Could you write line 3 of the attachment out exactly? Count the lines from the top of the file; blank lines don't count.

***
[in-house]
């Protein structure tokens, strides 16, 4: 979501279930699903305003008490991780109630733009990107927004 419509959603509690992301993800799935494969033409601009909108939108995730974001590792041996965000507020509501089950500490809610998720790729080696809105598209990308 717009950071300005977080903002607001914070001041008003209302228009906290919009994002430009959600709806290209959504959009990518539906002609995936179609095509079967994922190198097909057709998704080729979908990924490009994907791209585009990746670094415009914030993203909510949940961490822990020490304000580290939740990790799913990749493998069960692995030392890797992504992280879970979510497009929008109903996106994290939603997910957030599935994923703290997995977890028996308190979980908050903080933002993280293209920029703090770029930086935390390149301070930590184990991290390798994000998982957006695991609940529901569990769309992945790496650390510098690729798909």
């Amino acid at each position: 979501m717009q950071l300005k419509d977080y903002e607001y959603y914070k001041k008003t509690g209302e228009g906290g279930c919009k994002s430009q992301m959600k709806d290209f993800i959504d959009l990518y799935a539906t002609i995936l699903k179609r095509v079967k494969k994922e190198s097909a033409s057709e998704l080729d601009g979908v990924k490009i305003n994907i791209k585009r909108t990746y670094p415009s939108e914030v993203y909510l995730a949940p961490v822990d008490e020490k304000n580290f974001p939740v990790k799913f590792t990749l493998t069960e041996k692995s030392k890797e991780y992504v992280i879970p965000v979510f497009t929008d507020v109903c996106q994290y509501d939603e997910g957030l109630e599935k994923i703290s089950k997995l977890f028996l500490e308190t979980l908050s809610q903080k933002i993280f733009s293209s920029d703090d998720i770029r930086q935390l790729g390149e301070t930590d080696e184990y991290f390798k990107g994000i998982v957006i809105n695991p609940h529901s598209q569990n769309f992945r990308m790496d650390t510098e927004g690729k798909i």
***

């Amino acid at each position: 979501m717009q950071l300005k419509d977080y903002e607001y959603y914070k001041k008003t509690g209302e228009g906290g279930c919009k994002s430009q992301m959600k709806d290209f993800i959504d959009l990518y799935a539906t002609i995936l699903k179609r095509v079967k494969k994922e190198s097909a033409s057709e998704l080729d601009g979908v990924k490009i305003n994907i791209k585009r909108t990746y670094p415009s939108e914030v993203y909510l995730a949940p961490v822990d008490e020490k304000n580290f974001p939740v990790k799913f590792t990749l493998t069960e041996k692995s030392k890797e991780y992504v992280i879970p965000v979510f497009t929008d507020v109903c996106q994290y509501d939603e997910g957030l109630e599935k994923i703290s089950k997995l977890f028996l500490e308190t979980l908050s809610q903080k933002i993280f733009s293209s920029d703090d998720i770029r930086q935390l790729g390149e301070t930590d080696e184990y991290f390798k990107g994000i998982v957006i809105n695991p609940h529901s598209q569990n769309f992945r990308m790496d650390t510098e927004g690729k798909i």